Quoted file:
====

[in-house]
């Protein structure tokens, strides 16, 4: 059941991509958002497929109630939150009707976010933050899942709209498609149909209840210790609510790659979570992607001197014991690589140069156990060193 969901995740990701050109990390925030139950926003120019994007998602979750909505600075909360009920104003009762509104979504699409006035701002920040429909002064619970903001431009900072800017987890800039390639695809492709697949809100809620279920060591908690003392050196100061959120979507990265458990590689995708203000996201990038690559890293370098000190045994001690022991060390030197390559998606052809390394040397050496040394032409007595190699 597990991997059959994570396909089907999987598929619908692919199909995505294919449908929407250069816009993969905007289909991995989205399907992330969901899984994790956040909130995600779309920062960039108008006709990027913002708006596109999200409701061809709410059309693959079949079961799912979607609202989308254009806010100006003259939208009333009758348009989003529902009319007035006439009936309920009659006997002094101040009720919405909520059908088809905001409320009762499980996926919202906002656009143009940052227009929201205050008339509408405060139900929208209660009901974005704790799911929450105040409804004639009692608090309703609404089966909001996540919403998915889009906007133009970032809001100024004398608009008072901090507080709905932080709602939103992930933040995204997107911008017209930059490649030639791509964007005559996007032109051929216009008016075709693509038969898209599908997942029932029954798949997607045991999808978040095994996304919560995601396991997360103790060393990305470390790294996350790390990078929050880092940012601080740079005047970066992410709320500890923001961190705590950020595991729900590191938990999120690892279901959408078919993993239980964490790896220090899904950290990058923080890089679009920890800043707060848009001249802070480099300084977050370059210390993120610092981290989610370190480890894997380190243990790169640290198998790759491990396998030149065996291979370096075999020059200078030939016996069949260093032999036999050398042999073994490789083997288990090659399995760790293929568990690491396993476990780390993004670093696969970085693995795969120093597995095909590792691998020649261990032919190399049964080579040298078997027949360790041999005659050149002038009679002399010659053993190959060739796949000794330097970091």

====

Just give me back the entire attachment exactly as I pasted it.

[in-house]
């Protein structure tokens, strides 16, 4: 059941991509958002497929109630939150009707976010933050899942709209498609149909209840210790609510790659979570992607001197014991690589140069156990060193 969901995740990701050109990390925030139950926003120019994007998602979750909505600075909360009920104003009762509104979504699409006035701002920040429909002064619970903001431009900072800017987890800039390639695809492709697949809100809620279920060591908690003392050196100061959120979507990265458990590689995708203000996201990038690559890293370098000190045994001690022991060390030197390559998606052809390394040397050496040394032409007595190699 597990991997059959994570396909089907999987598929619908692919199909995505294919449908929407250069816009993969905007289909991995989205399907992330969901899984994790956040909130995600779309920062960039108008006709990027913002708006596109999200409701061809709410059309693959079949079961799912979607609202989308254009806010100006003259939208009333009758348009989003529902009319007035006439009936309920009659006997002094101040009720919405909520059908088809905001409320009762499980996926919202906002656009143009940052227009929201205050008339509408405060139900929208209660009901974005704790799911929450105040409804004639009692608090309703609404089966909001996540919403998915889009906007133009970032809001100024004398608009008072901090507080709905932080709602939103992930933040995204997107911008017209930059490649030639791509964007005559996007032109051929216009008016075709693509038969898209599908997942029932029954798949997607045991999808978040095994996304919560995601396991997360103790060393990305470390790294996350790390990078929050880092940012601080740079005047970066992410709320500890923001961190705590950020595991729900590191938990999120690892279901959408078919993993239980964490790896220090899904950290990058923080890089679009920890800043707060848009001249802070480099300084977050370059210390993120610092981290989610370190480890894997380190243990790169640290198998790759491990396998030149065996291979370096075999020059200078030939016996069949260093032999036999050398042999073994490789083997288990090659399995760790293929568990690491396993476990780390993004670093696969970085693995795969120093597995095909590792691998020649261990032919190399049964080579040298078997027949360790041999005659050149002038009679002399010659053993190959060739796949000794330097970091």